On the one hand, this seems extremely harsh on Lingard. His contract with Manchester United expires in the summer, and the £12m valuation does not align with any valuation of the player that makes any sense. ‘Amortisation’ is the name given to the process by which football clubs record the drop in value of a player as their contract gets shorter (so a player who cost £10m on a four-year contract would be worth £7.5m after one year, £5m after two years, £2.5m after three years and then nothing at the end, providing they haven’t signed a new one), but this is an accounting practice and not a valuation guide. It is said that the only genuine value of anything is how much anybody is prepared to pay, but the opposite is also true. How much someone is prepared to sell something for also matters.
So what is the rationale for Manchester United’s behaviour, here? Obviously, the club are playing their cards close to their chest, and Lingard’s ‘representatives’ are already pushing the line that the club are ‘punishing’ the player, but there remains a possibility that Manchester United could be playing a longer, and some might say slightly knavish, game. It is, after all, more or less the stated aim of the new owners of Newcastle United to be challenging for a Champions League place as soon as possible, but this would make them direct competitors of Manchester United. They don’t need the money, but if Newcastle United are relegated come the end of that season, that stated aim is pushed back by at least a year.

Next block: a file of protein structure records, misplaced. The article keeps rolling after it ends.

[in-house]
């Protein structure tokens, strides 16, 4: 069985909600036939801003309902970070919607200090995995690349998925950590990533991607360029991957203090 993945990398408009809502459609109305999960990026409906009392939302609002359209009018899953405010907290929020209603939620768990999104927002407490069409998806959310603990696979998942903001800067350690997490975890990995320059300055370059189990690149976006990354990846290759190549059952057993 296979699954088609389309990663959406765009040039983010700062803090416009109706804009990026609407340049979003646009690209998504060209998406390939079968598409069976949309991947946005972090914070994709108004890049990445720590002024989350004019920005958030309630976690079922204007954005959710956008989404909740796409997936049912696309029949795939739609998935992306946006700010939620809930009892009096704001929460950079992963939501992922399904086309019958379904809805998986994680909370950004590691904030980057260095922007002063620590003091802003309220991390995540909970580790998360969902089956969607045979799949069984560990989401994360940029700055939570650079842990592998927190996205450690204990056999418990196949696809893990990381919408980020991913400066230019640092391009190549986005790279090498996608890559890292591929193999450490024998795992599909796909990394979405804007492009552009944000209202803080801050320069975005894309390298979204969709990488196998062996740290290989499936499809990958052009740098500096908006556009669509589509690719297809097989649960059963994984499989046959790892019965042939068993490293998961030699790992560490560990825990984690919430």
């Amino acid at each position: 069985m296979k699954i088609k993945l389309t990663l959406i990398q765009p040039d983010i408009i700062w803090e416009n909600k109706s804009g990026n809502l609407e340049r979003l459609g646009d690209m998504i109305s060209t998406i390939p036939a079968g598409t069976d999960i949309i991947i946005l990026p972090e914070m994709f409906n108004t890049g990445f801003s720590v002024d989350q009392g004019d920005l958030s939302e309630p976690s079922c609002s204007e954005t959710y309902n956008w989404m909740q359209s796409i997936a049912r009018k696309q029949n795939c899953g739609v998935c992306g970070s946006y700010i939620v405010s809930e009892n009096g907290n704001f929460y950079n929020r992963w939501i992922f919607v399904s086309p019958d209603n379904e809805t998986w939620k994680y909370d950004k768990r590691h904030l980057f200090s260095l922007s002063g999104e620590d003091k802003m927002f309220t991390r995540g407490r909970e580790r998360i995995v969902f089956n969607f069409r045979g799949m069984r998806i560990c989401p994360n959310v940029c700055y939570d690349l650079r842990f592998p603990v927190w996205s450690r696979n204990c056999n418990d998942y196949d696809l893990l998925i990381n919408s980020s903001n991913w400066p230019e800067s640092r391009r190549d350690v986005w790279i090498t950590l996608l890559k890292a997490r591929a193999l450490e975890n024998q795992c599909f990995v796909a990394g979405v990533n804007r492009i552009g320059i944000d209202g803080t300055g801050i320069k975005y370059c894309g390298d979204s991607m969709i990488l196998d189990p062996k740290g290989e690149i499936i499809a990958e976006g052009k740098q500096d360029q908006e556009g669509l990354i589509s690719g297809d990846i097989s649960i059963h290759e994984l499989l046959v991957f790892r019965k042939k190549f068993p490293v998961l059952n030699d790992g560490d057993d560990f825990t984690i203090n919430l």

If Jesse Lingard’s goals were to keep Newcastle in the Premier League this season, then Manchester United would be making Champions League qualification more difficult for themselves, and that doesn’t make much business sense. There’s also the small matter that staying up at the end of this season would be worth at least £100m to Newcastle United, and Manchester United’s owners know exactly how wealthy Newcastle’s owners are.
It is not particularly in Jesse Lingard’s interests to stay at Old Trafford, but this is not a matter over which he has much control. Some might suggest that going back to West Ham might be his best option, but West Ham are direct competitors of Manchester United for a Champions League place right now, so there are no guarantees that Manchester United wouldn’t put punishing terms on a loan agreement with them.
With a World Cup to be played at the end of this year, Lingard needs to be playing somewhere if he’s to hold out any hope of making England’s squad for Qatar, and it still seems as likely as not that he will end up leaving on loan somewhere before the end of the month. A week is, after all, a long time in the January transfer window, there is plenty of room for more negotiation, and there may even be more clubs who express an interest.
But as Newcastle United are finding out to their cost, even in what most would consider to be a buyer’s market, the ease of the buying depends on the identity of the selling club, and Manchester United absolutely do not have to sell to anyone.